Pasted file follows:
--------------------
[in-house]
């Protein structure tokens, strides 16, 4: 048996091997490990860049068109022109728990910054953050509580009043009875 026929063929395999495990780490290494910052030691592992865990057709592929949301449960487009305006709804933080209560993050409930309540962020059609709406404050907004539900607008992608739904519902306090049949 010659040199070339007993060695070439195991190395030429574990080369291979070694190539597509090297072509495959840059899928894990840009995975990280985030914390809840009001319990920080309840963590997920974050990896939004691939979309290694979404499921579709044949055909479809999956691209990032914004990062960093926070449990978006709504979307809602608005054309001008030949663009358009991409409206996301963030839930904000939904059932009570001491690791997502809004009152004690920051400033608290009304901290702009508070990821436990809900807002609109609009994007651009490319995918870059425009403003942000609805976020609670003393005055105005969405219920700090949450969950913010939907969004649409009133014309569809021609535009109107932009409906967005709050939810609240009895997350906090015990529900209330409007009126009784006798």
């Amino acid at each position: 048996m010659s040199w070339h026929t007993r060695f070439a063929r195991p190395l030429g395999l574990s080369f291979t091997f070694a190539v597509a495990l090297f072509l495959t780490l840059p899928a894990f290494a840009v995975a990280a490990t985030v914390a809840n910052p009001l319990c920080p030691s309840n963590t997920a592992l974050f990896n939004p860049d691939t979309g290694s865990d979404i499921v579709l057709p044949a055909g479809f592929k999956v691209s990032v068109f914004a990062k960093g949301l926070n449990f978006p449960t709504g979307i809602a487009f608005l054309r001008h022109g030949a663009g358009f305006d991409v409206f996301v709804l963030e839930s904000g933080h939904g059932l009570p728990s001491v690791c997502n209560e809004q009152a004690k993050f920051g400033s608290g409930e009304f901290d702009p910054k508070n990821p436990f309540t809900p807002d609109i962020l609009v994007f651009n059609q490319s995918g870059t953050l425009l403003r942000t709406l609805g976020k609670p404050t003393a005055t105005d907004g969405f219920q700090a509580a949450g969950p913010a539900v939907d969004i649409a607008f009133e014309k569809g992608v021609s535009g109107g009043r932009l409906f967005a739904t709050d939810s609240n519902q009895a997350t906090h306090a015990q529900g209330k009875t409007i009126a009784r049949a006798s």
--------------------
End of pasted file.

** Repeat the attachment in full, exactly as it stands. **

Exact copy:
[in-house]
């Protein structure tokens, strides 16, 4: 048996091997490990860049068109022109728990910054953050509580009043009875 026929063929395999495990780490290494910052030691592992865990057709592929949301449960487009305006709804933080209560993050409930309540962020059609709406404050907004539900607008992608739904519902306090049949 010659040199070339007993060695070439195991190395030429574990080369291979070694190539597509090297072509495959840059899928894990840009995975990280985030914390809840009001319990920080309840963590997920974050990896939004691939979309290694979404499921579709044949055909479809999956691209990032914004990062960093926070449990978006709504979307809602608005054309001008030949663009358009991409409206996301963030839930904000939904059932009570001491690791997502809004009152004690920051400033608290009304901290702009508070990821436990809900807002609109609009994007651009490319995918870059425009403003942000609805976020609670003393005055105005969405219920700090949450969950913010939907969004649409009133014309569809021609535009109107932009409906967005709050939810609240009895997350906090015990529900209330409007009126009784006798």
């Amino acid at each position: 048996m010659s040199w070339h026929t007993r060695f070439a063929r195991p190395l030429g395999l574990s080369f291979t091997f070694a190539v597509a495990l090297f072509l495959t780490l840059p899928a894990f290494a840009v995975a990280a490990t985030v914390a809840n910052p009001l319990c920080p030691s309840n963590t997920a592992l974050f990896n939004p860049d691939t979309g290694s865990d979404i499921v579709l057709p044949a055909g479809f592929k999956v691209s990032v068109f914004a990062k960093g949301l926070n449990f978006p449960t709504g979307i809602a487009f608005l054309r001008h022109g030949a663009g358009f305006d991409v409206f996301v709804l963030e839930s904000g933080h939904g059932l009570p728990s001491v690791c997502n209560e809004q009152a004690k993050f920051g400033s608290g409930e009304f901290d702009p910054k508070n990821p436990f309540t809900p807002d609109i962020l609009v994007f651009n059609q490319s995918g870059t953050l425009l403003r942000t709406l609805g976020k609670p404050t003393a005055t105005d907004g969405f219920q700090a509580a949450g969950p913010a539900v939907d969004i649409a607008f009133e014309k569809g992608v021609s535009g109107g009043r932009l409906f967005a739904t709050d939810s609240n519902q009895a997350t906090h306090a015990q529900g209330k009875t409007i009126a009784r049949a006798s």